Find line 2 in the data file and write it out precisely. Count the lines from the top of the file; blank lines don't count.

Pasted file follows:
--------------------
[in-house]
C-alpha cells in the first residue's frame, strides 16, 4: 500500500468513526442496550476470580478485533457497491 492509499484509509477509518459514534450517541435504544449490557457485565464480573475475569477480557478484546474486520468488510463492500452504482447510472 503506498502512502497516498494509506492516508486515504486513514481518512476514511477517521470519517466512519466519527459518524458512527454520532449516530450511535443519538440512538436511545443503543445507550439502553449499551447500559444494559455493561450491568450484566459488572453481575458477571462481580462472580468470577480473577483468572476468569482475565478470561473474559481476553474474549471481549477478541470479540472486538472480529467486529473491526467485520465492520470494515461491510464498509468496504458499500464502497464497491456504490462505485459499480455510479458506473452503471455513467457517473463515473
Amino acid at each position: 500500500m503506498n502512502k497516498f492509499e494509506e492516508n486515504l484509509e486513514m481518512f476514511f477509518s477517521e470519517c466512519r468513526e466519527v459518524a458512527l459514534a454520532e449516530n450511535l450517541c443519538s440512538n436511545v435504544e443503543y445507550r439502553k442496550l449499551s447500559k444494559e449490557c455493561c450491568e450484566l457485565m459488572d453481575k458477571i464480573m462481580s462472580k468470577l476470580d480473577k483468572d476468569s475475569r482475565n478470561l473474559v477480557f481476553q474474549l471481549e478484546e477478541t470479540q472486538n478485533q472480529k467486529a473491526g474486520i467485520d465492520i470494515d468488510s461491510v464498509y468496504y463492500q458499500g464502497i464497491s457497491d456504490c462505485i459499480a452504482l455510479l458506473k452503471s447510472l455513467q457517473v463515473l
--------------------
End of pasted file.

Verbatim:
C-alpha cells in the first residue's frame, strides 16, 4: 500500500468513526442496550476470580478485533457497491 492509499484509509477509518459514534450517541435504544449490557457485565464480573475475569477480557478484546474486520468488510463492500452504482447510472 503506498502512502497516498494509506492516508486515504486513514481518512476514511477517521470519517466512519466519527459518524458512527454520532449516530450511535443519538440512538436511545443503543445507550439502553449499551447500559444494559455493561450491568450484566459488572453481575458477571462481580462472580468470577480473577483468572476468569482475565478470561473474559481476553474474549471481549477478541470479540472486538472480529467486529473491526467485520465492520470494515461491510464498509468496504458499500464502497464497491456504490462505485459499480455510479458506473452503471455513467457517473463515473